Eurovision shapes the Continent’s identity

In April, French President Emmanuel Macron described Europe as “a continent-world that thinks about its universality.” Perhaps he would include thinking about singing, that most universal of languages.

On Saturday night, an audience of more than 150 million people – larger than the Super Bowl – is expected to watch performers from 26 countries in the Grand Final of the Eurovision Song Contest. The event, now in its 68th year, will again shape a tighter European identity that honors the singing talent from individual countries, most of them in the European Union.

The “universal” in Eurovision lies in its democratic and inclusive nature. Viewers, along with an expert jury, get to vote on who wins. And the event’s organizer, the European Broadcasting Union, is quite open about its struggles to welcome new countries while keeping the musical competition as free of geopolitics as possible.

This year hasn’t been easy. Israel’s contestant, Eden Golan, was asked to revise her song to avoid an allusion to the Hamas attack last October. But organizers rejected pleas to ban her. As a result, protesters are descending on the Swedish city of Malmö, the site of this year’s contest. (Sweden put Eurovision on the global map in 1974 when ABBA won with “Waterloo.” This year, it may be known for upholding the freedom to protest.)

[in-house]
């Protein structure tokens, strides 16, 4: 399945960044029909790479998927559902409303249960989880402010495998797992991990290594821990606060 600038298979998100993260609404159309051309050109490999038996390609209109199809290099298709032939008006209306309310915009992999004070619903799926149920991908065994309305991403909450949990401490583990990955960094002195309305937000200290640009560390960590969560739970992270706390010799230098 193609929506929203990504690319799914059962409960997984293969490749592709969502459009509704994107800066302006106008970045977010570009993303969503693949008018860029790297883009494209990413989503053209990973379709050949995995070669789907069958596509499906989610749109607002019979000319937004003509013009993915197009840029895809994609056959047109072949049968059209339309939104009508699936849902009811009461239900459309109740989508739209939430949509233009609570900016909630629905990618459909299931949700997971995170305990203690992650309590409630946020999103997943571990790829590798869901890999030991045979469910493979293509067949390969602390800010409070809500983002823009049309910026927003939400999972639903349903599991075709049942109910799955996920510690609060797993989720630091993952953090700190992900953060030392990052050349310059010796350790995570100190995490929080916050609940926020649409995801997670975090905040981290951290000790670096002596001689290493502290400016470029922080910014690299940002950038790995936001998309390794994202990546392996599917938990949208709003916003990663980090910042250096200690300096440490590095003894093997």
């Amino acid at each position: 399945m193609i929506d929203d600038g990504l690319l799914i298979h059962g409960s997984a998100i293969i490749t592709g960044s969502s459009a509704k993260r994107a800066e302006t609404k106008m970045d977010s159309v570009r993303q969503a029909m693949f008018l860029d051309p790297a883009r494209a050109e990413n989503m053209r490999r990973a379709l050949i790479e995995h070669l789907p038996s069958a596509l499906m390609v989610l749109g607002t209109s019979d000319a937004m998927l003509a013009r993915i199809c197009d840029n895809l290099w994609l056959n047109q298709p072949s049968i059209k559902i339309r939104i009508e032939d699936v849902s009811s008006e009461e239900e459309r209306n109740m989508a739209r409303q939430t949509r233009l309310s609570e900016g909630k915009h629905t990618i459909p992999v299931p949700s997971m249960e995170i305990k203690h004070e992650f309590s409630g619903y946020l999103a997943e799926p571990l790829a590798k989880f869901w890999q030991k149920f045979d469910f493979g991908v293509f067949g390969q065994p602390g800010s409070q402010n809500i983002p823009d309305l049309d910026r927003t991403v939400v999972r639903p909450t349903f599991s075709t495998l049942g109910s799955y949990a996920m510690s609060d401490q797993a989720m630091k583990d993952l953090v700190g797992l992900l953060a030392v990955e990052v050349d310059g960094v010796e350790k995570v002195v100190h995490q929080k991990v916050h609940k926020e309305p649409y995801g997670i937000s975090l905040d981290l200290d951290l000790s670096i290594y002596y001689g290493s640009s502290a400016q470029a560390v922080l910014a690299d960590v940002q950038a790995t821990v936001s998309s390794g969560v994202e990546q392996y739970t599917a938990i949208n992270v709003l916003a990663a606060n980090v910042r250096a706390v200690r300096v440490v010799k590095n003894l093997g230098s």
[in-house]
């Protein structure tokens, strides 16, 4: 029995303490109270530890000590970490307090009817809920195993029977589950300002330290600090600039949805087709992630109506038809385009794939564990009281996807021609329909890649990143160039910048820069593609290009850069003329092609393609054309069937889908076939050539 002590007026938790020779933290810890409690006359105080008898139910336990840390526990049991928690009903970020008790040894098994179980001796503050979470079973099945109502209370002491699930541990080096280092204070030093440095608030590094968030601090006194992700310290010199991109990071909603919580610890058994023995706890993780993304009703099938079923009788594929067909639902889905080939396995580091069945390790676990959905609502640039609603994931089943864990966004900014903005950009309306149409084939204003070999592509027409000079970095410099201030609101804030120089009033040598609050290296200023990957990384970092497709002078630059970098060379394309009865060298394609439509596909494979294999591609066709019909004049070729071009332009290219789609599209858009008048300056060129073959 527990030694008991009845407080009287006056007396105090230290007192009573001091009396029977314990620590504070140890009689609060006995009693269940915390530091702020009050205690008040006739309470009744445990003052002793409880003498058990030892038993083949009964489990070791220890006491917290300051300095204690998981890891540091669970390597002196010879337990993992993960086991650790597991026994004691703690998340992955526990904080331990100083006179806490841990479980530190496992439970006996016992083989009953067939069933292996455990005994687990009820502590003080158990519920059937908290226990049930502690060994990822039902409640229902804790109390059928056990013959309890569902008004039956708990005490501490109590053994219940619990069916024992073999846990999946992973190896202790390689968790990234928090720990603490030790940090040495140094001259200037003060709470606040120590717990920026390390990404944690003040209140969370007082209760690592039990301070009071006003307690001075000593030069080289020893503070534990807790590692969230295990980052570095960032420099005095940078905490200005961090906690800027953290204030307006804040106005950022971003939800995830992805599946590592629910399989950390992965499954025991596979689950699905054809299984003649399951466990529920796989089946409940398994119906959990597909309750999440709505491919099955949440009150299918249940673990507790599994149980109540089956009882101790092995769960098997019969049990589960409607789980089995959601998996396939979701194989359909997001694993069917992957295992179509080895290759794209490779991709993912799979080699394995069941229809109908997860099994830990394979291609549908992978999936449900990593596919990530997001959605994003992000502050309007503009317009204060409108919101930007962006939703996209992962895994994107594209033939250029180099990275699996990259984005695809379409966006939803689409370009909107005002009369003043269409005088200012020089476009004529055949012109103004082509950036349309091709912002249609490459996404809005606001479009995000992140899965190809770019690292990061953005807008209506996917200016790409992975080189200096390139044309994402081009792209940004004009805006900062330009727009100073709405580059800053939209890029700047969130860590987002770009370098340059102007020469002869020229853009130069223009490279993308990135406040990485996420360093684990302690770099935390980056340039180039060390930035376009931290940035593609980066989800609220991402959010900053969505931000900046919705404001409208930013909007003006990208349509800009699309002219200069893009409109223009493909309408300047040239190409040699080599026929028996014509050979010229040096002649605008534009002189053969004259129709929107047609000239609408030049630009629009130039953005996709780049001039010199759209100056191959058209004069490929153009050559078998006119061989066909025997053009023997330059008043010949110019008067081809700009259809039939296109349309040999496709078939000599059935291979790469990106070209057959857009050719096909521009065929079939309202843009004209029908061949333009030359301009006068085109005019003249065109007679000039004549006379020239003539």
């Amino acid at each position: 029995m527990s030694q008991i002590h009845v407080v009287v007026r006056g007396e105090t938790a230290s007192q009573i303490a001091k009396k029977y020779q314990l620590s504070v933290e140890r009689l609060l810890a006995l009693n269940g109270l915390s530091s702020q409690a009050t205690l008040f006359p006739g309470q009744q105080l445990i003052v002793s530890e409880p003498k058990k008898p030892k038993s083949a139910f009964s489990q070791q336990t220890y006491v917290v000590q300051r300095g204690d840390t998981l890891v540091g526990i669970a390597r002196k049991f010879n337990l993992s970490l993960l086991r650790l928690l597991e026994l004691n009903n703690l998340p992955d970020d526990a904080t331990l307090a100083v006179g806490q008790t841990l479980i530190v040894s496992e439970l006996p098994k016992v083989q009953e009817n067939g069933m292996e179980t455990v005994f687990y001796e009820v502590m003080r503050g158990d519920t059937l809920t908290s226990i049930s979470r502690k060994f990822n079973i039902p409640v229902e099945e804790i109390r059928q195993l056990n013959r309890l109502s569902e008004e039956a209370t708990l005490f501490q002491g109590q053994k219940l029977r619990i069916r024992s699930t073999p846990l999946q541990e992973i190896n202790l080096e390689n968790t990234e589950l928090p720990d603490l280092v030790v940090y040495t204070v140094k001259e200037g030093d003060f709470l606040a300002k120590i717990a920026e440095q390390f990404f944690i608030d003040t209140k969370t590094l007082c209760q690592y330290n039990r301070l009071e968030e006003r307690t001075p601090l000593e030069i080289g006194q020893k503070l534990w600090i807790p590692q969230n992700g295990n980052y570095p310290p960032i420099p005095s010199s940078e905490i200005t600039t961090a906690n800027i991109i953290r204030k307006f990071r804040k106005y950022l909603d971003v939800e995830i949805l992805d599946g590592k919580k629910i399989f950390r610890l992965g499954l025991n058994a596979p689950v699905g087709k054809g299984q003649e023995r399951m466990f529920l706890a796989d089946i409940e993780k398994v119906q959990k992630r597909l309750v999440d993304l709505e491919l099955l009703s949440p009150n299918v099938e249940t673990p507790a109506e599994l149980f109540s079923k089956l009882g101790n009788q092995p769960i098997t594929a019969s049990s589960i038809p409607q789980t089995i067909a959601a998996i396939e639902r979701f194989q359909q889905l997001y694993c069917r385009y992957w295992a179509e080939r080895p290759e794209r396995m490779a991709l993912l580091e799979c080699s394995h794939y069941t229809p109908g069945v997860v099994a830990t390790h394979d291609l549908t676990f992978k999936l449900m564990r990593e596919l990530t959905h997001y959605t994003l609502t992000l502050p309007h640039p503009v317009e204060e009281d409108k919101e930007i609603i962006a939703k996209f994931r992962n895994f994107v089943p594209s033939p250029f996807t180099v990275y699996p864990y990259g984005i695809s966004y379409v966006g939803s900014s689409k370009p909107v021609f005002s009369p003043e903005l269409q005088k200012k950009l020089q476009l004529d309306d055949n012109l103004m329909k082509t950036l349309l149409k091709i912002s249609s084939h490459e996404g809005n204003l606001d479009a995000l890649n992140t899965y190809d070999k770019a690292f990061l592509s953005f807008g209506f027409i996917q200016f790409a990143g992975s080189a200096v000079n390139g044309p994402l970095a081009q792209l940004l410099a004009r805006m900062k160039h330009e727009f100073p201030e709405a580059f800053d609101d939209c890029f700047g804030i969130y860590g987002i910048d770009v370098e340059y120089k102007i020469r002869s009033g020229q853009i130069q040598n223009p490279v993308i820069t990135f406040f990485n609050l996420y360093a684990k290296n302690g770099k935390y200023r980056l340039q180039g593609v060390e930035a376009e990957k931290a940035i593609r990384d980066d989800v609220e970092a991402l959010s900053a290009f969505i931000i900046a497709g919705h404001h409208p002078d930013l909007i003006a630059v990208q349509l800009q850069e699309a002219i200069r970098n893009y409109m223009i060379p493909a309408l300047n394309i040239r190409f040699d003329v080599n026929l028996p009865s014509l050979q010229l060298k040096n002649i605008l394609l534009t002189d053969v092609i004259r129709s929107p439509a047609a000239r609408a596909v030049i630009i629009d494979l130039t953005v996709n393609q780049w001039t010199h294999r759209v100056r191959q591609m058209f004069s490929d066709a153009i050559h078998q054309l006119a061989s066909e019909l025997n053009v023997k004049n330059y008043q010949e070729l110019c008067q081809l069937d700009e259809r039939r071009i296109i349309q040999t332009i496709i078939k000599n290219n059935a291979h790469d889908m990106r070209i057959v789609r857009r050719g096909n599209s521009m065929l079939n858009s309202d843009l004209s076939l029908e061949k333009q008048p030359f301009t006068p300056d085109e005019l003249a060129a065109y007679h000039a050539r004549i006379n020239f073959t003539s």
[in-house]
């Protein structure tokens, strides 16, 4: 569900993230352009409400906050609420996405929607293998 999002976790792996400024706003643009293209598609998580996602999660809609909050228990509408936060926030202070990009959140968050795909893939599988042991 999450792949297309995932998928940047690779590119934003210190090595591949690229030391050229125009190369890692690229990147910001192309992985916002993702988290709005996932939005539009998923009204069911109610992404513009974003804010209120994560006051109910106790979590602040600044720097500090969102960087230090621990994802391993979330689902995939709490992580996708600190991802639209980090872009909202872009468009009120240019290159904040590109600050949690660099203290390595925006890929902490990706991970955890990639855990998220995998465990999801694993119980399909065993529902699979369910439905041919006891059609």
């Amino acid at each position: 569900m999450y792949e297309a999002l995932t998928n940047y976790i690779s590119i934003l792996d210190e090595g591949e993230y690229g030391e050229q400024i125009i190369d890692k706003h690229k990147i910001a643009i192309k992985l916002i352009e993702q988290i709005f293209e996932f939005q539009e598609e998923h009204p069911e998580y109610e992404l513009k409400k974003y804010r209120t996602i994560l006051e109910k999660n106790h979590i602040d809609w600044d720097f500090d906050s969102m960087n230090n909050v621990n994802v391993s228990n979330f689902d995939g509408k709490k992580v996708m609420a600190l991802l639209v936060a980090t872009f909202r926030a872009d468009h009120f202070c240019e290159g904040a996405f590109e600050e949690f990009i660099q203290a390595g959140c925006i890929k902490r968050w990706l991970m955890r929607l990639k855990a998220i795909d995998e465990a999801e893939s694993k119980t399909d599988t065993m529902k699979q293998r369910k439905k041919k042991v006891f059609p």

Eurovision has become a mirror for the values that the EU wants to spread to prevent ethnic-based wars like World War II. For many of the bloc’s newest members, the key value is freedom, especially freedom of expression and assembly. After the former Soviet state of Estonia won the contest in 2001, its then-leader said, “We are no longer knocking at Europe’s door. We are walking through it singing.”

In June, more than 400 million EU citizens will elect a new European Parliament. That contest, even if it does help cement EU values in governance, has so far drawn less interest than the Continent’s annual celebration of original, three-minute pop songs – and the democratic voting behind it. The world’s largest and longest-running live music contest is not just entertainment. It is central to the European project, one universal note of song at a time.

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